Anne Helen Petersen: Should We or Should We Not Burn It All Down?
In Conversation with Brad Listi on Otherppl
Anne Helen Petersen is the guest. Her new book, Can’t Even: How Millennials Became the Burnout Generation, is available from Houghton Mifflin.
From the episode:
Brad Listi: The conclusion of your book, I can’t help but notice, is called Burn It Down. I hear this phrase a lot in the national dialogue or online, on social media, especially on the left. There are some quarters of the left that are like, fuckin’ burn it down, man. The system is broken, both parties suck. The only way to fix this is to sort of, like, wreck it.
And I resist that. I worry about what happens if you wreck it. It doesn’t necessarily, automatically mean if you quote unquote burn it down that the forces of good are going to be able to enact their beliefs legislatively. It could be the opposite. I worry about more chaos coming from that.
Where do you stand? Do you think this is salvageable through traditional governmental and legislative means, or do you think there has to be some sort of revolution in our society in order for things to significantly change?
Anne Helen Petersen: I mean, I think there can be a political revolution. I read a pretty convincing argument a couple of days ago that 2016 was an aberration, not a significant political shift. That just enough things happened to shift us to throw the presidential election towards Trump. People were convinced that it’s like, oh, we are moving towards totalitarianism, authoritarianism, fascism. I feel pretty convinced, just again looking at—a Republican hasn’t won the popular vote since 2004, and before that it was 1988. And if you look at population trends and voting trends among these populations, I think the Overton window is shifting left, significantly. If you do get people in power who are willing to make big changes, even if it’ll piss people off in the short term, I think it’s possible to reform.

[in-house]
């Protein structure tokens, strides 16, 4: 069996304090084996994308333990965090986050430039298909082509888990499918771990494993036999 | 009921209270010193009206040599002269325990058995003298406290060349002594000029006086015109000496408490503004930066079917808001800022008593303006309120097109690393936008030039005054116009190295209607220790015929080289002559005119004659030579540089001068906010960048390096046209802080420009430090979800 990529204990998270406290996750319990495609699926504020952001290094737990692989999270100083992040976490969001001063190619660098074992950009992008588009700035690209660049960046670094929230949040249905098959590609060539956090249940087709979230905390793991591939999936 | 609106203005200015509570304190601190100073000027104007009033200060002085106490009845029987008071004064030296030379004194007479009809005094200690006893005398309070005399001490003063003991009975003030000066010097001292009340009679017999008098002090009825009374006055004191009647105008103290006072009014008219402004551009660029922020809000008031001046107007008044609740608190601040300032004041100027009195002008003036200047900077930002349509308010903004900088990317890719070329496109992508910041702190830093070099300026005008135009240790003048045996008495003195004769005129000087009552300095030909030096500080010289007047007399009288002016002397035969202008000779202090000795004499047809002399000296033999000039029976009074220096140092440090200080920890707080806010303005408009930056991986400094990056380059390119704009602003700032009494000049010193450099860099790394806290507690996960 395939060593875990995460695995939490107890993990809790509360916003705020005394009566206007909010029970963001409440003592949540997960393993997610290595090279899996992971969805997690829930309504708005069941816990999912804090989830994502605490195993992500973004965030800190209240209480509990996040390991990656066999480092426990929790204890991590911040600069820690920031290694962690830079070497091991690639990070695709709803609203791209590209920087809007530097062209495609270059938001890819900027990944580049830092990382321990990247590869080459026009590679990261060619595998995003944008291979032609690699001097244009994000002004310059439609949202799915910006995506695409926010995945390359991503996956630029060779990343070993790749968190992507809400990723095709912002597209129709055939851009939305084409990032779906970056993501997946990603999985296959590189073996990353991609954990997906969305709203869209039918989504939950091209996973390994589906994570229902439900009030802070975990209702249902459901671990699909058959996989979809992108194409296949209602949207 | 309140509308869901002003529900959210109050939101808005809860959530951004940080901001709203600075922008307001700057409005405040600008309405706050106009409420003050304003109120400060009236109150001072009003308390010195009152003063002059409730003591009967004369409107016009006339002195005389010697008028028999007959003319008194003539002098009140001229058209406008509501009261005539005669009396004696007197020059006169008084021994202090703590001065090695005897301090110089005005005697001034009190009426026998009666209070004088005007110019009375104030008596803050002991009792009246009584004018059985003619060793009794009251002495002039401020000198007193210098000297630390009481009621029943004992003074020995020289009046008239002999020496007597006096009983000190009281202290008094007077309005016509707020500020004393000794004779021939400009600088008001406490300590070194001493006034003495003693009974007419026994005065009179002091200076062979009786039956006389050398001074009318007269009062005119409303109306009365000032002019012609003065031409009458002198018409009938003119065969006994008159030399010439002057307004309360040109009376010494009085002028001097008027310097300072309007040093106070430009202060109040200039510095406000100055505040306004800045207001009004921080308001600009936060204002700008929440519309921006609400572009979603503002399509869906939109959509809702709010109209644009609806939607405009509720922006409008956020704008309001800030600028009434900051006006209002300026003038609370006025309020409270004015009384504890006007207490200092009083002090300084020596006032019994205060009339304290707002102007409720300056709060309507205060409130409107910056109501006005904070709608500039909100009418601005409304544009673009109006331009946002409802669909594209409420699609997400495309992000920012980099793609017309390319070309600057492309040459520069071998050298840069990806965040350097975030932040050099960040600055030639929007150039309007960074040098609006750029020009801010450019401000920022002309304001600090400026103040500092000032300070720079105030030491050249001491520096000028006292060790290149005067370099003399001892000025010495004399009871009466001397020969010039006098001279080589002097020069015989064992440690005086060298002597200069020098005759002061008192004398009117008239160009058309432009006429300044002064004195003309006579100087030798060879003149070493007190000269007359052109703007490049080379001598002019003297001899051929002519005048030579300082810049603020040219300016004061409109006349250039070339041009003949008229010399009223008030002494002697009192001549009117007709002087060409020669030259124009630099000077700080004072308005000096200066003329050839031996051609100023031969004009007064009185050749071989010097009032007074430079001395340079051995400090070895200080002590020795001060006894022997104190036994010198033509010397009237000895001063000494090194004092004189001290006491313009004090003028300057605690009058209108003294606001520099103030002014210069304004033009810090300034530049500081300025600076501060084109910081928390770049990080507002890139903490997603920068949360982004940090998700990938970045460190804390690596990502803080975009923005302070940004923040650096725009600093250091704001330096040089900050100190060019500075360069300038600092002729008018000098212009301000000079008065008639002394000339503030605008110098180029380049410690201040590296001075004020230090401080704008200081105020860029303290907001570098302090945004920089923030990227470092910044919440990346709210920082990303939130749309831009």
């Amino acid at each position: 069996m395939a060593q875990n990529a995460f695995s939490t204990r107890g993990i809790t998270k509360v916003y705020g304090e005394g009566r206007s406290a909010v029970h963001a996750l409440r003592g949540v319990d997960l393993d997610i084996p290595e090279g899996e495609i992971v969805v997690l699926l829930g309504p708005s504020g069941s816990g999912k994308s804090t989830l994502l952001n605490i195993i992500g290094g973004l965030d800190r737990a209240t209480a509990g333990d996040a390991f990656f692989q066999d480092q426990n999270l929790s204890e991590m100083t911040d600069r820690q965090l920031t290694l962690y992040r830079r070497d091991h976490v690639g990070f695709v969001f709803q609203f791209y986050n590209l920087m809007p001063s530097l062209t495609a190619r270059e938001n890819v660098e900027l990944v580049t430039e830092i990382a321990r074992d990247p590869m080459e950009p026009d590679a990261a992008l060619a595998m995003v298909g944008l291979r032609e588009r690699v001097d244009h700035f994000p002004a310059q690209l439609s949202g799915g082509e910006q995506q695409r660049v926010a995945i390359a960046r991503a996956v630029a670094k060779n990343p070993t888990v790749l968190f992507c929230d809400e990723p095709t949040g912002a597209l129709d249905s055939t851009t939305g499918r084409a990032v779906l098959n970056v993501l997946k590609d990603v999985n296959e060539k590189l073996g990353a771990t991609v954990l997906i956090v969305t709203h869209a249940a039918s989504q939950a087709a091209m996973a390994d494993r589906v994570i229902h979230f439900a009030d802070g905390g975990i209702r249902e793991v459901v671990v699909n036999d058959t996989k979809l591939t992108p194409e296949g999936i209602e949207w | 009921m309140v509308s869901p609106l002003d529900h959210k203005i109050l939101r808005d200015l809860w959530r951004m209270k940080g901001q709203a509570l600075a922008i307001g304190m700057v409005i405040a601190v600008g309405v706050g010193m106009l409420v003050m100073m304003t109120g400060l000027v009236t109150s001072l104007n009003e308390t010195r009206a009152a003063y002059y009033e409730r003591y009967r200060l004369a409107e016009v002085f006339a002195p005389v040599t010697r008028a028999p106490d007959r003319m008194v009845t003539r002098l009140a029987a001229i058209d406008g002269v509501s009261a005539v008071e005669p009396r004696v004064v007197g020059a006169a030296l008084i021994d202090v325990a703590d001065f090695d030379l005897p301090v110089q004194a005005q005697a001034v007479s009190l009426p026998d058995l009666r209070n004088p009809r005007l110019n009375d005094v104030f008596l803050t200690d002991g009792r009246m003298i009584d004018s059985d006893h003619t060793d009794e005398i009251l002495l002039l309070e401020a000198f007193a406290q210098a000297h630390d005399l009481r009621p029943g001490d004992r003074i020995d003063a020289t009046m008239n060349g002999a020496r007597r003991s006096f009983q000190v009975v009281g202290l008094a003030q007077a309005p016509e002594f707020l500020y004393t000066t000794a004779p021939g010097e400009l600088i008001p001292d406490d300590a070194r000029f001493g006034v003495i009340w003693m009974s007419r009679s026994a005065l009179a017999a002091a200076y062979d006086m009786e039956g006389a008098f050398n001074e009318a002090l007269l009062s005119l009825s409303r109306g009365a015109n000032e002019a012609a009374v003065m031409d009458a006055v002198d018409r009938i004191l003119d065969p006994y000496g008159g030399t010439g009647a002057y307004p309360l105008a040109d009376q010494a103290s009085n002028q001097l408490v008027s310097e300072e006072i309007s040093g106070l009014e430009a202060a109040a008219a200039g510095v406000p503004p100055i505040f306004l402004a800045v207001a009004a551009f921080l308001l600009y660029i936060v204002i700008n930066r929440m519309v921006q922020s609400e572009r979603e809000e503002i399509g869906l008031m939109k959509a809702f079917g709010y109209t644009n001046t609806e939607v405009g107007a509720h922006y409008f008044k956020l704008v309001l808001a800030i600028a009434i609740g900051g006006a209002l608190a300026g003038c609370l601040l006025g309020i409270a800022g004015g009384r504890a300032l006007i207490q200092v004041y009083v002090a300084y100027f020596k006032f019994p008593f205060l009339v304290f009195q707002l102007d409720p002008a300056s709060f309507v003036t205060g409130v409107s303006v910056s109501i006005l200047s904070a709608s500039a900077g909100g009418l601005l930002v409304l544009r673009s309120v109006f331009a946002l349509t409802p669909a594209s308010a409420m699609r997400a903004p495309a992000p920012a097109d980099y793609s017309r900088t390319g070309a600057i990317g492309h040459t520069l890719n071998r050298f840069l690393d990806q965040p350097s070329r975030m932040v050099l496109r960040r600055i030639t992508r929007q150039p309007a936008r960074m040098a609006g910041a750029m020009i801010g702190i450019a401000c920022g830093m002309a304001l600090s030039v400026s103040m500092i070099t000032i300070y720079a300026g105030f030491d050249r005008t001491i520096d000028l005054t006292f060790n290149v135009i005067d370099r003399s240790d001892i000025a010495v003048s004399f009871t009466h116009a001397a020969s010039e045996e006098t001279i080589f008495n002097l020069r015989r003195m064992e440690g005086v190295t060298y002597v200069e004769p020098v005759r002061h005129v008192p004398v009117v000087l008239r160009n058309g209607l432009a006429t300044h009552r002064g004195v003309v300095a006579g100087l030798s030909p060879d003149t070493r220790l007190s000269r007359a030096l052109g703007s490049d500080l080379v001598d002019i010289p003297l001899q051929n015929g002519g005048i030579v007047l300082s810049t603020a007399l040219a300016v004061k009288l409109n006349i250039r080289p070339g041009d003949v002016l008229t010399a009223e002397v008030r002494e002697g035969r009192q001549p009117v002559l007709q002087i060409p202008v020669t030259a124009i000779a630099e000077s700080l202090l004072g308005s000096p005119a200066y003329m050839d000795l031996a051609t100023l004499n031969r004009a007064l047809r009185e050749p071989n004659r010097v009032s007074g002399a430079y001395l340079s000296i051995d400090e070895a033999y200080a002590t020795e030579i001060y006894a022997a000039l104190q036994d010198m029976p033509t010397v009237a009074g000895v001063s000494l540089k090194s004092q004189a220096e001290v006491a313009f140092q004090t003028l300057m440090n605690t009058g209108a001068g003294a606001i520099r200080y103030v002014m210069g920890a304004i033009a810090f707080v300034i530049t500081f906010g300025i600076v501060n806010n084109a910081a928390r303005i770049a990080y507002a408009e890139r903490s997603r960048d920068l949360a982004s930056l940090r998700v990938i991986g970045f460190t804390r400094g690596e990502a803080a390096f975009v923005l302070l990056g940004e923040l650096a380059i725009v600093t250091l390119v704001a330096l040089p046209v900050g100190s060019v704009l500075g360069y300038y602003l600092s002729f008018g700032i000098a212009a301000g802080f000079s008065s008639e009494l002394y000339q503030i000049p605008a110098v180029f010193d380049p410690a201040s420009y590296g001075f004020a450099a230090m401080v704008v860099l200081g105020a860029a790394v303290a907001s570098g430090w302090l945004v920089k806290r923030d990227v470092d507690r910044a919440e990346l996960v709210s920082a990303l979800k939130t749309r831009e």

Liz Warren gets beat up a lot because she’s like, “I’m a capitalist!” That just means that she’s like, I think capitalism should work for the worker. Because I do think that our American ideologies are so deeply ingrained that it would be a huge and perhaps untenable shift to go from the way capitalism is intertwined with a lot of our personal identities to something as radical as democratic socialism, even.
Brad Listi: OK, let me step in because I think about this all the time: we already have socialism.
Anne Helen Petersen: I know!
Brad Listi: We have socialism. We have a fire department. We have socialism for farmers. We have socialism for the big banks when the economy crashed.
Anne Helen Petersen: Oh, absolutely. I totally don’t disagree. I’m saying more in terms of really shifting all of our governmental… everything. And I want that to happen. I want it! That is my politics. I used to live in Vermont. I was like, how amazing is it that my senator actually represents my politics?
But at the same time, I grew up in Idaho. I know the capacity for some people for change. Like my partner’s parents, who for the first time in their lives are voting for a Democrat, and their tolerance for change in this given moment. So, how do we acknowledge that while also pushing for big, huge, radically transformative ideas? That’s the task that we have moving forward.
Brad Listi: I have an idea. I’m going to posit—